ACTION ITEM: Mark future tasks for 1–3 months from now. If you can quickly identify tasks or budding partnerships that should be implemented in a month then set that in your calendar to start 1 month from now. You don’t have to do everything at once and become overwhelmed because there are too many things in your plate. When these things start to pile on, a plate of opportunities can easily start to look like a plate of distractions. A practical thing to do is to pace yourself. If there is a new resource or future channel to explore, then put it off until you have completed what is important now such as making your first pilot project a huge success!
3) Avoiding Customers
“Sales cures all” — Mark Cuban, ABC’s Shark Tank, Investor, Entrepreneur
How can startups get that cure if their customers are not the forefront of their attention?
Avoiding customers can be classified into two ways:
a) Customer Discovery: Some early stage entrepreneurs go through cycles of procrastination before doing any kind of market research or product market fit surveying. Many first time startups will explain how they feel their product is not ready to show or they fear competition.
ACTION ITEM: To learn how to survey for product market fit in 24 hours, refer to this article: https://medium.com/@VenturX_team/how-to-survey-for-product-market-fit-in-24-hours-2f79571ea5d4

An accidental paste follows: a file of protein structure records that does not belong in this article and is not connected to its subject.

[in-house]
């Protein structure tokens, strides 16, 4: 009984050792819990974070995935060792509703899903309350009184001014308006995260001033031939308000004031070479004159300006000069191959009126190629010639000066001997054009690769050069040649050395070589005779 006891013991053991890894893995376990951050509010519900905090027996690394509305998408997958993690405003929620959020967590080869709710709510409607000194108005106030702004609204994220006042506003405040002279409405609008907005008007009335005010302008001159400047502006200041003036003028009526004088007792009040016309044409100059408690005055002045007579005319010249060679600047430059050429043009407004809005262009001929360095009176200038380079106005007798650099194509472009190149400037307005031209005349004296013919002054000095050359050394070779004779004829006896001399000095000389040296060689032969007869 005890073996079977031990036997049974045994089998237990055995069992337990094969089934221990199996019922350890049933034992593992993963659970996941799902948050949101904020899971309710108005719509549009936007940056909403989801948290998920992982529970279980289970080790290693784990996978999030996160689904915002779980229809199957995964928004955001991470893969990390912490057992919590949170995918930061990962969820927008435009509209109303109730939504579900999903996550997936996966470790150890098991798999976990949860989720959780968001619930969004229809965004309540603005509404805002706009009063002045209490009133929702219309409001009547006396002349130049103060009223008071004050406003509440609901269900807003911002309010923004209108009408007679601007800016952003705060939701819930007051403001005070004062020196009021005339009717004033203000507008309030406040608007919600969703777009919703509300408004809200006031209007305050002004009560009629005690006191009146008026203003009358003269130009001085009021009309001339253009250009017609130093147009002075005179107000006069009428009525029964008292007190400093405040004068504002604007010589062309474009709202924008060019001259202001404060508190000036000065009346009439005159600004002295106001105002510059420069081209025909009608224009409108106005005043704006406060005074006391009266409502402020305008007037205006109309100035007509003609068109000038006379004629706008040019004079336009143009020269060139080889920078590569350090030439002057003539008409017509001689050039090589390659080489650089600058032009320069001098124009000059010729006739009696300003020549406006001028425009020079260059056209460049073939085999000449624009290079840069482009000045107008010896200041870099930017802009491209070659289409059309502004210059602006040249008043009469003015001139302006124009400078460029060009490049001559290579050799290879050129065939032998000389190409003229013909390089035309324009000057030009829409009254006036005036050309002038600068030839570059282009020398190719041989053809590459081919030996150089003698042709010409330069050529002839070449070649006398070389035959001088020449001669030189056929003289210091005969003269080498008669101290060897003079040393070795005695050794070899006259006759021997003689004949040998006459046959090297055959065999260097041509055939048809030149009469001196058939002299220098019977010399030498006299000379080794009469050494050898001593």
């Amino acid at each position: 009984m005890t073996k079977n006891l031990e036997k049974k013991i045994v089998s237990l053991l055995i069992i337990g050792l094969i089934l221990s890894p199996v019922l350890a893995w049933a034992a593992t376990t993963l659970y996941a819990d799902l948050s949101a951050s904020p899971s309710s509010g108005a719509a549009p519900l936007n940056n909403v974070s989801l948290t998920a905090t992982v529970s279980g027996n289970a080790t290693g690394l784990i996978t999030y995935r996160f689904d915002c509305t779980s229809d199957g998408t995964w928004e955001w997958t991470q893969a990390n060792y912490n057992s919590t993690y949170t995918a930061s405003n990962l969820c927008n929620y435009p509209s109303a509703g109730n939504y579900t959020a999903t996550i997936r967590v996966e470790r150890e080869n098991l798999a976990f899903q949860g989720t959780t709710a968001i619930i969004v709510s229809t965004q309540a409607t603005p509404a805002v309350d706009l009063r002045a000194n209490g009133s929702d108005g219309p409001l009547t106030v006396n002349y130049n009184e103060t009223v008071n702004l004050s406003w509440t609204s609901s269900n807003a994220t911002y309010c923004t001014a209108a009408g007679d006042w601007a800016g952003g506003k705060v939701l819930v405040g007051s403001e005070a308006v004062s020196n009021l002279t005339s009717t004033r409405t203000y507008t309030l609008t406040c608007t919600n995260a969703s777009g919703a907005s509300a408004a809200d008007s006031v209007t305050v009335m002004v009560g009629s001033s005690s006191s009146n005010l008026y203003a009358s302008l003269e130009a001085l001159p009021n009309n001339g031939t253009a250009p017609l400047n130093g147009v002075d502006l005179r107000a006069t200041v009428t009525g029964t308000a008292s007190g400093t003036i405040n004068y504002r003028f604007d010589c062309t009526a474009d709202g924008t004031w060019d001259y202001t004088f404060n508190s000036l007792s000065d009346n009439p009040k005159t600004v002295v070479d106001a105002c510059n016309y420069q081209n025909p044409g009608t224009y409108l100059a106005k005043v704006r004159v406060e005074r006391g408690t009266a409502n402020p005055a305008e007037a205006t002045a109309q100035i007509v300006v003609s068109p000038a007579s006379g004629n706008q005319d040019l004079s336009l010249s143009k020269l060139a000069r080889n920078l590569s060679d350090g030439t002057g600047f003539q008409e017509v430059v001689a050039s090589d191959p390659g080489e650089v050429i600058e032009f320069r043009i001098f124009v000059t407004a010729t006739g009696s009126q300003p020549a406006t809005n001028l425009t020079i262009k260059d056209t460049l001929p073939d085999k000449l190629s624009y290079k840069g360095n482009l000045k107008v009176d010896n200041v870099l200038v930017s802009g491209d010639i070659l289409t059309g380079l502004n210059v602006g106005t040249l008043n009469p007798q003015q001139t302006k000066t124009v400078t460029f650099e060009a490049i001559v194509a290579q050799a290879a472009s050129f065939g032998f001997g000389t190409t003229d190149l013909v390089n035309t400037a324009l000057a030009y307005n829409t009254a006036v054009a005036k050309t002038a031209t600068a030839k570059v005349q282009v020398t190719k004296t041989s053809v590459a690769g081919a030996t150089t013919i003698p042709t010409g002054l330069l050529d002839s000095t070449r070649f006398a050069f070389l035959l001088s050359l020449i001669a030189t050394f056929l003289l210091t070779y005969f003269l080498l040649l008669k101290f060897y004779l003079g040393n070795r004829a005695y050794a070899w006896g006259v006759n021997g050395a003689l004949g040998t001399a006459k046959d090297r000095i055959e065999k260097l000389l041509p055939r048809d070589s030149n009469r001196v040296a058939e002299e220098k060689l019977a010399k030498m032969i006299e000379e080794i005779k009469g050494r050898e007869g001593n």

(It will guide you through all the basic steps with concrete examples.) If you want a template of survey questions, send me an email and I can send you one!
b) Ignore incoming customers to get product feedback and iterate
As human beings, we do things we want to do and not the things we are supposed to do. If it easier to for some to work creating a nice website rather than get feedback from their customers, you bet they will mainly put their efforts into option #1.
ACTION ITEM: Schedule appointments with your customers to get feedback on a regularly basis. Try to schedule them in advance. Even if you have new distractions such as startup events, hiring new team members, etc..you will ensure that your regular meetings will make sure that you are always in touch with your customers and you are not avoiding them.
To get startup feedback for VenturX’s product releases, I schedule Skype calls every 3 weeks with startup friends to show them the revamp and get their feedback. I also contact 1 startup about his VenturX Metrics every single afternoon between 2pm-4pm. He said he preferred SMS notifications. To show love, I send those individual daily reports from my phone.
What Metrics Should I Concentrate on?
That is a great question. One that I believe was well written in the book
“ Lean Analytics: Use Data to Build a Better Startup Faster” — Alistair Croll and Benjamin Yoskovitz
They explain that startups should focus on mainly one metric at a time and it would be dependent on your type of startup and what stage you are in. Here is a comprehensive chart from the book:
Did you find out what stage you are in?
Can you see which metric is the most important?
Now you can reverse-engineer the formula to get rid of those 3 startup mistakes for early stage entrepreneurs!
Keep in mind that even though this article was mainly from our observations with early stage, first time entrepreneurs, there may still be more information to come! There may also be more than 1 metric that will yield a red flag such as low product market fit and finances.
As someone who studies startups, I wanted to share with you my learnings about this fascinating industry. I hope that with this simple guide, your early stages in your company will go much smoother! If you have any questions about your metrics, send me an email at firstname.lastname@example.org and let’s take a look together!